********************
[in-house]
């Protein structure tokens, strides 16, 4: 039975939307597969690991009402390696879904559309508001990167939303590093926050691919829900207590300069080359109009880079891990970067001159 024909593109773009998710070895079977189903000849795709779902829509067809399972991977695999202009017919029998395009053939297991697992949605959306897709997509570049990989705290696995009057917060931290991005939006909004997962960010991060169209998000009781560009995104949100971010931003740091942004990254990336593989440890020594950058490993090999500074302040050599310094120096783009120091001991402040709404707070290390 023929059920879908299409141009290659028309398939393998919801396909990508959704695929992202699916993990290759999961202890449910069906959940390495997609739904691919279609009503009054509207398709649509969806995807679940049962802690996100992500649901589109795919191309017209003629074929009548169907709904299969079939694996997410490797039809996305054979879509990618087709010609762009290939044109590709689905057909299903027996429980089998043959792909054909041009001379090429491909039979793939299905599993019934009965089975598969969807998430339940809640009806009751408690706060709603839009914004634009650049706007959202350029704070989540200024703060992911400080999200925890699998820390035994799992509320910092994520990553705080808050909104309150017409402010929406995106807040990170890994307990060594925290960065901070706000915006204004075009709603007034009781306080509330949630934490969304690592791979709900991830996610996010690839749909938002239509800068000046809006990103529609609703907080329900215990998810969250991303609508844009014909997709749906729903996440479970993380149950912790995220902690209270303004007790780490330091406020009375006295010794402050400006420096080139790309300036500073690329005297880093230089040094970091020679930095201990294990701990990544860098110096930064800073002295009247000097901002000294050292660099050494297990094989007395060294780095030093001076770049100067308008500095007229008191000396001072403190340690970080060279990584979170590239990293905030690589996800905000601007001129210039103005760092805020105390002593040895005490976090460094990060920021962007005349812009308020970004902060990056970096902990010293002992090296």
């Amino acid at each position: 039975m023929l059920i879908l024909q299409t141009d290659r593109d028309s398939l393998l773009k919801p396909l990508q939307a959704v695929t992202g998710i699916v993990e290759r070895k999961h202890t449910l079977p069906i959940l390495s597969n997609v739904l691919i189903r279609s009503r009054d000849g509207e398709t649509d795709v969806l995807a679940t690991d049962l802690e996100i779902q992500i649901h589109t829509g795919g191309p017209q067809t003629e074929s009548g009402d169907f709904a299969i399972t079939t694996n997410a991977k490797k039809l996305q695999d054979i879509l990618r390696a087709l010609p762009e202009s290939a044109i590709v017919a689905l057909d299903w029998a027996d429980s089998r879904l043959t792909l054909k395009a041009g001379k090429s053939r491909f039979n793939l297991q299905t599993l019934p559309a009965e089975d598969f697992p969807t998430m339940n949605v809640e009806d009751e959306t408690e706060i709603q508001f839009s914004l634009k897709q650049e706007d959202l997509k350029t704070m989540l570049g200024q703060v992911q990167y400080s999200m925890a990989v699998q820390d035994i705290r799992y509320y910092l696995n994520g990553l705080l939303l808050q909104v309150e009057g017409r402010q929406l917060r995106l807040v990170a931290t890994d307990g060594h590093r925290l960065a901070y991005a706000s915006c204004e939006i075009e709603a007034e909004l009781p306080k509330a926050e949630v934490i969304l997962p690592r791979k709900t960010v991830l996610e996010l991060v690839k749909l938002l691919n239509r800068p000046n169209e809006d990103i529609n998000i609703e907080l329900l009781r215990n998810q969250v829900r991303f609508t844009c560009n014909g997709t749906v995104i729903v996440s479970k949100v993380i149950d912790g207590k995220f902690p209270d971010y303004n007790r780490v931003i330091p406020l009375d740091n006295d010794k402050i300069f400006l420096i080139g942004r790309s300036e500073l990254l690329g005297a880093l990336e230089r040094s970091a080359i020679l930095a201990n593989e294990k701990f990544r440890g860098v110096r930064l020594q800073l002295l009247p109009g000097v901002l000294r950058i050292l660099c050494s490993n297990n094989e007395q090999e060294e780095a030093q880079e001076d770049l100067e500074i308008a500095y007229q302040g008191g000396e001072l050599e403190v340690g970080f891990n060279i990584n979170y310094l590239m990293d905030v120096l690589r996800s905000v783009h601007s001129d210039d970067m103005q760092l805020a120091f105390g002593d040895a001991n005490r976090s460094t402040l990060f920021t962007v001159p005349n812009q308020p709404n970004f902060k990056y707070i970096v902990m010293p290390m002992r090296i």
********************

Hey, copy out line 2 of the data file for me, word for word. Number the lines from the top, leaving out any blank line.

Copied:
């Protein structure tokens, strides 16, 4: 039975939307597969690991009402390696879904559309508001990167939303590093926050691919829900207590300069080359109009880079891990970067001159 024909593109773009998710070895079977189903000849795709779902829509067809399972991977695999202009017919029998395009053939297991697992949605959306897709997509570049990989705290696995009057917060931290991005939006909004997962960010991060169209998000009781560009995104949100971010931003740091942004990254990336593989440890020594950058490993090999500074302040050599310094120096783009120091001991402040709404707070290390 023929059920879908299409141009290659028309398939393998919801396909990508959704695929992202699916993990290759999961202890449910069906959940390495997609739904691919279609009503009054509207398709649509969806995807679940049962802690996100992500649901589109795919191309017209003629074929009548169907709904299969079939694996997410490797039809996305054979879509990618087709010609762009290939044109590709689905057909299903027996429980089998043959792909054909041009001379090429491909039979793939299905599993019934009965089975598969969807998430339940809640009806009751408690706060709603839009914004634009650049706007959202350029704070989540200024703060992911400080999200925890699998820390035994799992509320910092994520990553705080808050909104309150017409402010929406995106807040990170890994307990060594925290960065901070706000915006204004075009709603007034009781306080509330949630934490969304690592791979709900991830996610996010690839749909938002239509800068000046809006990103529609609703907080329900215990998810969250991303609508844009014909997709749906729903996440479970993380149950912790995220902690209270303004007790780490330091406020009375006295010794402050400006420096080139790309300036500073690329005297880093230089040094970091020679930095201990294990701990990544860098110096930064800073002295009247000097901002000294050292660099050494297990094989007395060294780095030093001076770049100067308008500095007229008191000396001072403190340690970080060279990584979170590239990293905030690589996800905000601007001129210039103005760092805020105390002593040895005490976090460094990060920021962007005349812009308020970004902060990056970096902990010293002992090296």